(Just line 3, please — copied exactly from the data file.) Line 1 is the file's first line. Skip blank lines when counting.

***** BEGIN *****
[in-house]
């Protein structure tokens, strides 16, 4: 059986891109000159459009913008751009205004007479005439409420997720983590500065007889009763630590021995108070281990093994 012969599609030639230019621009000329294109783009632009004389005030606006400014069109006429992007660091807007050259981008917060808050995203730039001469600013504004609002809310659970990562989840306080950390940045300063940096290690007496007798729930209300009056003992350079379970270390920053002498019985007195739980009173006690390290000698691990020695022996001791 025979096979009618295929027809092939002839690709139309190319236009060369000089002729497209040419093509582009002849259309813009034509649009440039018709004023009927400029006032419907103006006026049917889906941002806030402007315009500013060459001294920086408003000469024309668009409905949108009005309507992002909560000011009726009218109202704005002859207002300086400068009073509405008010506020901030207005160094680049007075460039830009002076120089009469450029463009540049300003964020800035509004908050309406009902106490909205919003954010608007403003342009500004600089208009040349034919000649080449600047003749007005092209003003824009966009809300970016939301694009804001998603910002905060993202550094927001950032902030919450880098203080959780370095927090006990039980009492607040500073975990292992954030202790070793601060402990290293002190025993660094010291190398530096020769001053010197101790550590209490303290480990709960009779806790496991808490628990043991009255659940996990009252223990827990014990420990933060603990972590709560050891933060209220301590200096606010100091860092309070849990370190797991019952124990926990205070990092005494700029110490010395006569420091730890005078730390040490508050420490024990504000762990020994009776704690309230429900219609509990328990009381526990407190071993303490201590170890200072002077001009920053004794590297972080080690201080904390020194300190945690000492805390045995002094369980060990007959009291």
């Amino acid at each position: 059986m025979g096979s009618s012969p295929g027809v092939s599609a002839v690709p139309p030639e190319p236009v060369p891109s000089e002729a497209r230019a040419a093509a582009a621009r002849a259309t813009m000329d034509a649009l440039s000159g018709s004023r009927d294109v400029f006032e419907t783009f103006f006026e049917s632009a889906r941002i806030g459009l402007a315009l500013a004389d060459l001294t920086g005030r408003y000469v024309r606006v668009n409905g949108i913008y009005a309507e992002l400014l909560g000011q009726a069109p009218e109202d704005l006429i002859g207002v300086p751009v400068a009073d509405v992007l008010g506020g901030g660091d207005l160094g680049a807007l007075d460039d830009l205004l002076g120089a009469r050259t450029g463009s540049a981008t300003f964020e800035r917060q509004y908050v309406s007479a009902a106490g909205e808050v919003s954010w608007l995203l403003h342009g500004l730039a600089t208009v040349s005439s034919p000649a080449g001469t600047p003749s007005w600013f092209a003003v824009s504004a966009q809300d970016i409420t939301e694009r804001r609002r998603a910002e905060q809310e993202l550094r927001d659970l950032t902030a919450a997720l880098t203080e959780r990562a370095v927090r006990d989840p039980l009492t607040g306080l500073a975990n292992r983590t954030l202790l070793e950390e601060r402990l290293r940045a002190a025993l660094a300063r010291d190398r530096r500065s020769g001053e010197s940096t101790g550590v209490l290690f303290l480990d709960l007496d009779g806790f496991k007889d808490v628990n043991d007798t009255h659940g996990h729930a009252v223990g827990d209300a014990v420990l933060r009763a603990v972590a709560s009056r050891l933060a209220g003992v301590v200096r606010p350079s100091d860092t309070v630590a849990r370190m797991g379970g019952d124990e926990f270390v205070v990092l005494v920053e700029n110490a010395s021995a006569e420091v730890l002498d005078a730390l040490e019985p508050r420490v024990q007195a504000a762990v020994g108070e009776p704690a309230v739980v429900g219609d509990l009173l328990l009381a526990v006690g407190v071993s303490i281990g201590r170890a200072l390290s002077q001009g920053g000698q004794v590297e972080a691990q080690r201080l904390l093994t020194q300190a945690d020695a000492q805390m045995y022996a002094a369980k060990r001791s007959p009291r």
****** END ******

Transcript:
């Amino acid at each position: 059986m025979g096979s009618s012969p295929g027809v092939s599609a002839v690709p139309p030639e190319p236009v060369p891109s000089e002729a497209r230019a040419a093509a582009a621009r002849a259309t813009m000329d034509a649009l440039s000159g018709s004023r009927d294109v400029f006032e419907t783009f103006f006026e049917s632009a889906r941002i806030g459009l402007a315009l500013a004389d060459l001294t920086g005030r408003y000469v024309r606006v668009n409905g949108i913008y009005a309507e992002l400014l909560g000011q009726a069109p009218e109202d704005l006429i002859g207002v300086p751009v400068a009073d509405v992007l008010g506020g901030g660091d207005l160094g680049a807007l007075d460039d830009l205004l002076g120089a009469r050259t450029g463009s540049a981008t300003f964020e800035r917060q509004y908050v309406s007479a009902a106490g909205e808050v919003s954010w608007l995203l403003h342009g500004l730039a600089t208009v040349s005439s034919p000649a080449g001469t600047p003749s007005w600013f092209a003003v824009s504004a966009q809300d970016i409420t939301e694009r804001r609002r998603a910002e905060q809310e993202l550094r927001d659970l950032t902030a919450a997720l880098t203080e959780r990562a370095v927090r006990d989840p039980l009492t607040g306080l500073a975990n292992r983590t954030l202790l070793e950390e601060r402990l290293r940045a002190a025993l660094a300063r010291d190398r530096r500065s020769g001053e010197s940096t101790g550590v209490l290690f303290l480990d709960l007496d009779g806790f496991k007889d808490v628990n043991d007798t009255h659940g996990h729930a009252v223990g827990d209300a014990v420990l933060r009763a603990v972590a709560s009056r050891l933060a209220g003992v301590v200096r606010p350079s100091d860092t309070v630590a849990r370190m797991g379970g019952d124990e926990f270390v205070v990092l005494v920053e700029n110490a010395s021995a006569e420091v730890l002498d005078a730390l040490e019985p508050r420490v024990q007195a504000a762990v020994g108070e009776p704690a309230v739980v429900g219609d509990l009173l328990l009381a526990v006690g407190v071993s303490i281990g201590r170890a200072l390290s002077q001009g920053g000698q004794v590297e972080a691990q080690r201080l904390l093994t020194q300190a945690d020695a000492q805390m045995y022996a002094a369980k060990r001791s007959p009291r």